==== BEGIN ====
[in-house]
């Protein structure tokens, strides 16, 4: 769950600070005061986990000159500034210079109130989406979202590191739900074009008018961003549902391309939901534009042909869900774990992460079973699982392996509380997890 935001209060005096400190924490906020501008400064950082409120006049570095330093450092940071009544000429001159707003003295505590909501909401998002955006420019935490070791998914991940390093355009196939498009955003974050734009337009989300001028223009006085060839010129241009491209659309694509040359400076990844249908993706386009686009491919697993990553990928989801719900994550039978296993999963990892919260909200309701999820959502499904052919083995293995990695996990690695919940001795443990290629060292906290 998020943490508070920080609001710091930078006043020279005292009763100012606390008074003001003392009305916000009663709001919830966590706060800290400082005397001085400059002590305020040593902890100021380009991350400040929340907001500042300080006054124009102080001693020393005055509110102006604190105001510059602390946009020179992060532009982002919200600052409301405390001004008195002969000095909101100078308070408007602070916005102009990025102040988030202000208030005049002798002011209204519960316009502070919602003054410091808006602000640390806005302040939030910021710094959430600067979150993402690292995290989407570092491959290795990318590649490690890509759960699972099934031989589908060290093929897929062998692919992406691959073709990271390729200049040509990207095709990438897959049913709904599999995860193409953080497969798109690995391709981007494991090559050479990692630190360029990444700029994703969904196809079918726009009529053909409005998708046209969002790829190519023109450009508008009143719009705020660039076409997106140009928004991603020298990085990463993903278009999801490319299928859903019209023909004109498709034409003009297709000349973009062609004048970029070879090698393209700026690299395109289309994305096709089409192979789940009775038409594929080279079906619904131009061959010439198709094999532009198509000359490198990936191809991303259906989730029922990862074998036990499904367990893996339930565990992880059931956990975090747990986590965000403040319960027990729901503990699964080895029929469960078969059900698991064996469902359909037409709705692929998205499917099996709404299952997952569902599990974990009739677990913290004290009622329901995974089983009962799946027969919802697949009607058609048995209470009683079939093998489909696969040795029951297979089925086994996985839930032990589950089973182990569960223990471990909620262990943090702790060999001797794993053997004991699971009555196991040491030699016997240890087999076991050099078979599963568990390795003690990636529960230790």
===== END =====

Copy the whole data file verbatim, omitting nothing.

[in-house]
């Protein structure tokens, strides 16, 4: 769950600070005061986990000159500034210079109130989406979202590191739900074009008018961003549902391309939901534009042909869900774990992460079973699982392996509380997890 935001209060005096400190924490906020501008400064950082409120006049570095330093450092940071009544000429001159707003003295505590909501909401998002955006420019935490070791998914991940390093355009196939498009955003974050734009337009989300001028223009006085060839010129241009491209659309694509040359400076990844249908993706386009686009491919697993990553990928989801719900994550039978296993999963990892919260909200309701999820959502499904052919083995293995990695996990690695919940001795443990290629060292906290 998020943490508070920080609001710091930078006043020279005292009763100012606390008074003001003392009305916000009663709001919830966590706060800290400082005397001085400059002590305020040593902890100021380009991350400040929340907001500042300080006054124009102080001693020393005055509110102006604190105001510059602390946009020179992060532009982002919200600052409301405390001004008195002969000095909101100078308070408007602070916005102009990025102040988030202000208030005049002798002011209204519960316009502070919602003054410091808006602000640390806005302040939030910021710094959430600067979150993402690292995290989407570092491959290795990318590649490690890509759960699972099934031989589908060290093929897929062998692919992406691959073709990271390729200049040509990207095709990438897959049913709904599999995860193409953080497969798109690995391709981007494991090559050479990692630190360029990444700029994703969904196809079918726009009529053909409005998708046209969002790829190519023109450009508008009143719009705020660039076409997106140009928004991603020298990085990463993903278009999801490319299928859903019209023909004109498709034409003009297709000349973009062609004048970029070879090698393209700026690299395109289309994305096709089409192979789940009775038409594929080279079906619904131009061959010439198709094999532009198509000359490198990936191809991303259906989730029922990862074998036990499904367990893996339930565990992880059931956990975090747990986590965000403040319960027990729901503990699964080895029929469960078969059900698991064996469902359909037409709705692929998205499917099996709404299952997952569902599990974990009739677990913290004290009622329901995974089983009962799946027969919802697949009607058609048995209470009683079939093998489909696969040795029951297979089925086994996985839930032990589950089973182990569960223990471990909620262990943090702790060999001797794993053997004991699971009555196991040491030699016997240890087999076991050099078979599963568990390795003690990636529960230790």